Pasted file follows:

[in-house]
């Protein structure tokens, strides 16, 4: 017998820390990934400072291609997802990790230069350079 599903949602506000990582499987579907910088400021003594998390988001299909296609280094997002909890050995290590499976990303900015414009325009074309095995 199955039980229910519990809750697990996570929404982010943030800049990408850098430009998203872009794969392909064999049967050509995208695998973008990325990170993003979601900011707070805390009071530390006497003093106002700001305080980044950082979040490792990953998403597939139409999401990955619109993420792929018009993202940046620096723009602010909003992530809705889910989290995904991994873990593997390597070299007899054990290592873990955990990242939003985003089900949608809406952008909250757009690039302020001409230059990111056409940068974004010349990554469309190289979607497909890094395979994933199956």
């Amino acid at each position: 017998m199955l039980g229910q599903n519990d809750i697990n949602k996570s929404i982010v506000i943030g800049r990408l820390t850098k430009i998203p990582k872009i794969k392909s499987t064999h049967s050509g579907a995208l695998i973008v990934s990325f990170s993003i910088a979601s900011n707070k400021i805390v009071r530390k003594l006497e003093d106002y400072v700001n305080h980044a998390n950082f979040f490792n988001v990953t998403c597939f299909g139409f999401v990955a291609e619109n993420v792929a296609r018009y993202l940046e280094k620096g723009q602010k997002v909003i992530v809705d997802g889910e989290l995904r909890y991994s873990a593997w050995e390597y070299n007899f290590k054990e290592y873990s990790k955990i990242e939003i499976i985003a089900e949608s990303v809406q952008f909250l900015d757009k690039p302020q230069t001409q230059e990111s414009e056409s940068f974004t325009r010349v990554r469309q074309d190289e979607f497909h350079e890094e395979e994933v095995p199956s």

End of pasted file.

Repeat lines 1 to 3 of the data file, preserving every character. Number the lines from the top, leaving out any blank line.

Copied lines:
[in-house]
């Protein structure tokens, strides 16, 4: 017998820390990934400072291609997802990790230069350079 599903949602506000990582499987579907910088400021003594998390988001299909296609280094997002909890050995290590499976990303900015414009325009074309095995 199955039980229910519990809750697990996570929404982010943030800049990408850098430009998203872009794969392909064999049967050509995208695998973008990325990170993003979601900011707070805390009071530390006497003093106002700001305080980044950082979040490792990953998403597939139409999401990955619109993420792929018009993202940046620096723009602010909003992530809705889910989290995904991994873990593997390597070299007899054990290592873990955990990242939003985003089900949608809406952008909250757009690039302020001409230059990111056409940068974004010349990554469309190289979607497909890094395979994933199956």
């Amino acid at each position: 017998m199955l039980g229910q599903n519990d809750i697990n949602k996570s929404i982010v506000i943030g800049r990408l820390t850098k430009i998203p990582k872009i794969k392909s499987t064999h049967s050509g579907a995208l695998i973008v990934s990325f990170s993003i910088a979601s900011n707070k400021i805390v009071r530390k003594l006497e003093d106002y400072v700001n305080h980044a998390n950082f979040f490792n988001v990953t998403c597939f299909g139409f999401v990955a291609e619109n993420v792929a296609r018009y993202l940046e280094k620096g723009q602010k997002v909003i992530v809705d997802g889910e989290l995904r909890y991994s873990a593997w050995e390597y070299n007899f290590k054990e290592y873990s990790k955990i990242e939003i499976i985003a089900e949608s990303v809406q952008f909250l900015d757009k690039p302020q230069t001409q230059e990111s414009e056409s940068f974004t325009r010349v990554r469309q074309d190289e979607f497909h350079e890094e395979e994933v095995p199956s």